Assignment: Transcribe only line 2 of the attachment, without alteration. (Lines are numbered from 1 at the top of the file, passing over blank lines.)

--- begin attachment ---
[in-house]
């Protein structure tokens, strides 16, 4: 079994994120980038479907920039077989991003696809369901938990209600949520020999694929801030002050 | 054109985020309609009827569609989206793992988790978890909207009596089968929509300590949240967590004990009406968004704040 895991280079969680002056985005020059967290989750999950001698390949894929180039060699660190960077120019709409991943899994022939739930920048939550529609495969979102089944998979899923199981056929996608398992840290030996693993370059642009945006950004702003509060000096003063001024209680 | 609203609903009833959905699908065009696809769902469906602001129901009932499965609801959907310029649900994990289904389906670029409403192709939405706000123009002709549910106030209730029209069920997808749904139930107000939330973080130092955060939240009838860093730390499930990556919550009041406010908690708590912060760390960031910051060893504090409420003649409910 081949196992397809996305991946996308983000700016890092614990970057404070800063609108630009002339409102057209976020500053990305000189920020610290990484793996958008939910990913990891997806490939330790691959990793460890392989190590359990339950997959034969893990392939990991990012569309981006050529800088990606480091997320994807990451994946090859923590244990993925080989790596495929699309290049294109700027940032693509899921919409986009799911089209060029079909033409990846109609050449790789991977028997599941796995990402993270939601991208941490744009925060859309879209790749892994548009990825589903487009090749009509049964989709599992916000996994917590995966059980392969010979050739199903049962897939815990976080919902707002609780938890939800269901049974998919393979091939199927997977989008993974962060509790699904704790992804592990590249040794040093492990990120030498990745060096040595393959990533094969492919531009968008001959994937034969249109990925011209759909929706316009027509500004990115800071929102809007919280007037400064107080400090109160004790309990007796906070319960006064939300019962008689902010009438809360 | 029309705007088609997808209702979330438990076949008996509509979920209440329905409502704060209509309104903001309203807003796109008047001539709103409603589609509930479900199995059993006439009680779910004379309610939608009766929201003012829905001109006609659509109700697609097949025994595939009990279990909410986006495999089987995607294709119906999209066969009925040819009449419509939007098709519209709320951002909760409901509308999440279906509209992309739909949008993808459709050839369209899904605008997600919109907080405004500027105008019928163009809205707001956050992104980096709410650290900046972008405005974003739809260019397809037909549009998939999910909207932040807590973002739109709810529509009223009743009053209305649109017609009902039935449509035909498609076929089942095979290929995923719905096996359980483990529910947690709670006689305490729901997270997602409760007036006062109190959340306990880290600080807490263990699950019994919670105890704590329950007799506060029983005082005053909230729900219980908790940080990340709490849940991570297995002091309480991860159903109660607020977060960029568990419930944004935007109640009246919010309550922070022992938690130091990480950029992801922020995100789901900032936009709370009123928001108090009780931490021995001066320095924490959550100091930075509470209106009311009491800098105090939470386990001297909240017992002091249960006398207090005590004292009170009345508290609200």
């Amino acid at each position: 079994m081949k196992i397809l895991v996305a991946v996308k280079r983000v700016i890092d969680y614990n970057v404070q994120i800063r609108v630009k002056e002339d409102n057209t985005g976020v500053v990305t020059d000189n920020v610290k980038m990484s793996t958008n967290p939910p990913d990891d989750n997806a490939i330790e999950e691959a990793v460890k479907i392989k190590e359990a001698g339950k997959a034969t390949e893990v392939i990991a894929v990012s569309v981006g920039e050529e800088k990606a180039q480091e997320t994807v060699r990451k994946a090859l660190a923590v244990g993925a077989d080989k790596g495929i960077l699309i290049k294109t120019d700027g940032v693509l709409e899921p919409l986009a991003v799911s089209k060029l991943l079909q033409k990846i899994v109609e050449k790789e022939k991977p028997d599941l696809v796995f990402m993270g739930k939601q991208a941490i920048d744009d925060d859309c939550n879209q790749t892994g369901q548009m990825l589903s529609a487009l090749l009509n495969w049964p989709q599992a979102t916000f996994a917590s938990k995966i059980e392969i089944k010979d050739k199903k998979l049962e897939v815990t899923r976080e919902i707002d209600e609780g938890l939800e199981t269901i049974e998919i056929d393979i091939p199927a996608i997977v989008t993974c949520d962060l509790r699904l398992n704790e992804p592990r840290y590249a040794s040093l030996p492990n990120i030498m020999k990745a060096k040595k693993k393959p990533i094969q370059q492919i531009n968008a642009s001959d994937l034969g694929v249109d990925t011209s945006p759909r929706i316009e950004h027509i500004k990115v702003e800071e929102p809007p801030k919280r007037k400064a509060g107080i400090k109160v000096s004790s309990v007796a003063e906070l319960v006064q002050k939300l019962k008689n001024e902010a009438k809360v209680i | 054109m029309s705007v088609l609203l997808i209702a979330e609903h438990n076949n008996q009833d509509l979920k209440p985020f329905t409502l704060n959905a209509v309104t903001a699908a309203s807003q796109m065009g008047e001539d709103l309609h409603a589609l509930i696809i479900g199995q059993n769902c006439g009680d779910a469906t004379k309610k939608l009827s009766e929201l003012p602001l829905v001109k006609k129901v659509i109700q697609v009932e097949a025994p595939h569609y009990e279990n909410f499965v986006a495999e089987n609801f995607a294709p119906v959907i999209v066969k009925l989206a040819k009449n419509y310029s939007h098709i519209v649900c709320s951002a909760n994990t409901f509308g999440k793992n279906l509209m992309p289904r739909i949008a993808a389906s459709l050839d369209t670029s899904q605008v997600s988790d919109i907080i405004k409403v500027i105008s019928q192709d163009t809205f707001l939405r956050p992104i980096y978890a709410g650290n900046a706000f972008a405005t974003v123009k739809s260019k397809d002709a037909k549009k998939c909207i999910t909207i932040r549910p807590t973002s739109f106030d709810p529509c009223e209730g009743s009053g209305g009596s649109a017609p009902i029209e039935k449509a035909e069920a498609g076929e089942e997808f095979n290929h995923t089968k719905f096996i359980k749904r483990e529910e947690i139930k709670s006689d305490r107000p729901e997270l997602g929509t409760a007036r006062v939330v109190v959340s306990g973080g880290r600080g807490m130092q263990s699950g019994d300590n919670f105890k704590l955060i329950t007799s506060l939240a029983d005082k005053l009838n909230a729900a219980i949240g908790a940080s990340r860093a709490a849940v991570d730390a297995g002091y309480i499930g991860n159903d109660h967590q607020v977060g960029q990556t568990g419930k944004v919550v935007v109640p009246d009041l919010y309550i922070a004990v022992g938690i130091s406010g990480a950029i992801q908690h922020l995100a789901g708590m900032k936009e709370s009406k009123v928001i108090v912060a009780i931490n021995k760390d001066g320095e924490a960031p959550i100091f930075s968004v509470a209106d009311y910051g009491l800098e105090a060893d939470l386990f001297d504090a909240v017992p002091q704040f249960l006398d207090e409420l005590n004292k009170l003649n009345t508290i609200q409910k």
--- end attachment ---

């Protein structure tokens, strides 16, 4: 079994994120980038479907920039077989991003696809369901938990209600949520020999694929801030002050 | 054109985020309609009827569609989206793992988790978890909207009596089968929509300590949240967590004990009406968004704040 895991280079969680002056985005020059967290989750999950001698390949894929180039060699660190960077120019709409991943899994022939739930920048939550529609495969979102089944998979899923199981056929996608398992840290030996693993370059642009945006950004702003509060000096003063001024209680 | 609203609903009833959905699908065009696809769902469906602001129901009932499965609801959907310029649900994990289904389906670029409403192709939405706000123009002709549910106030209730029209069920997808749904139930107000939330973080130092955060939240009838860093730390499930990556919550009041406010908690708590912060760390960031910051060893504090409420003649409910 081949196992397809996305991946996308983000700016890092614990970057404070800063609108630009002339409102057209976020500053990305000189920020610290990484793996958008939910990913990891997806490939330790691959990793460890392989190590359990339950997959034969893990392939990991990012569309981006050529800088990606480091997320994807990451994946090859923590244990993925080989790596495929699309290049294109700027940032693509899921919409986009799911089209060029079909033409990846109609050449790789991977028997599941796995990402993270939601991208941490744009925060859309879209790749892994548009990825589903487009090749009509049964989709599992916000996994917590995966059980392969010979050739199903049962897939815990976080919902707002609780938890939800269901049974998919393979091939199927997977989008993974962060509790699904704790992804592990590249040794040093492990990120030498990745060096040595393959990533094969492919531009968008001959994937034969249109990925011209759909929706316009027509500004990115800071929102809007919280007037400064107080400090109160004790309990007796906070319960006064939300019962008689902010009438809360 | 029309705007088609997808209702979330438990076949008996509509979920209440329905409502704060209509309104903001309203807003796109008047001539709103409603589609509930479900199995059993006439009680779910004379309610939608009766929201003012829905001109006609659509109700697609097949025994595939009990279990909410986006495999089987995607294709119906999209066969009925040819009449419509939007098709519209709320951002909760409901509308999440279906509209992309739909949008993808459709050839369209899904605008997600919109907080405004500027105008019928163009809205707001956050992104980096709410650290900046972008405005974003739809260019397809037909549009998939999910909207932040807590973002739109709810529509009223009743009053209305649109017609009902039935449509035909498609076929089942095979290929995923719905096996359980483990529910947690709670006689305490729901997270997602409760007036006062109190959340306990880290600080807490263990699950019994919670105890704590329950007799506060029983005082005053909230729900219980908790940080990340709490849940991570297995002091309480991860159903109660607020977060960029568990419930944004935007109640009246919010309550922070022992938690130091990480950029992801922020995100789901900032936009709370009123928001108090009780931490021995001066320095924490959550100091930075509470209106009311009491800098105090939470386990001297909240017992002091249960006398207090005590004292009170009345508290609200």